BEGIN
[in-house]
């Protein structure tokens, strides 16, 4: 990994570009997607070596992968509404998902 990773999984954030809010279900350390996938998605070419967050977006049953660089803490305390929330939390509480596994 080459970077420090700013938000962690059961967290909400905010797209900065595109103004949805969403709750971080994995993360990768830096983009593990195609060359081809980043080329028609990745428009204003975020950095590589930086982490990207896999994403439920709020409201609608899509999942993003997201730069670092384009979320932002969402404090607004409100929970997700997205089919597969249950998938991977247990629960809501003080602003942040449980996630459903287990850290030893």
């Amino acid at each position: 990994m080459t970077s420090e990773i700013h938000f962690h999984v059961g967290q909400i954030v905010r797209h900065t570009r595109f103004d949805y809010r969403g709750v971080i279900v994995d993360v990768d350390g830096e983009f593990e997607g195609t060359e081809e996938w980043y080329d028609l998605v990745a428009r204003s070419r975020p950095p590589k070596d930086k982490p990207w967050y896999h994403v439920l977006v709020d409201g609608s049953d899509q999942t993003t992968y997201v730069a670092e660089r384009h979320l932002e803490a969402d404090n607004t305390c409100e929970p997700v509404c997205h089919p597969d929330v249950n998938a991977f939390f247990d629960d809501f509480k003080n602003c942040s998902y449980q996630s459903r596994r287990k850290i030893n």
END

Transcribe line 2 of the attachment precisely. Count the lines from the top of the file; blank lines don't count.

């Protein structure tokens, strides 16, 4: 990994570009997607070596992968509404998902 990773999984954030809010279900350390996938998605070419967050977006049953660089803490305390929330939390509480596994 080459970077420090700013938000962690059961967290909400905010797209900065595109103004949805969403709750971080994995993360990768830096983009593990195609060359081809980043080329028609990745428009204003975020950095590589930086982490990207896999994403439920709020409201609608899509999942993003997201730069670092384009979320932002969402404090607004409100929970997700997205089919597969249950998938991977247990629960809501003080602003942040449980996630459903287990850290030893």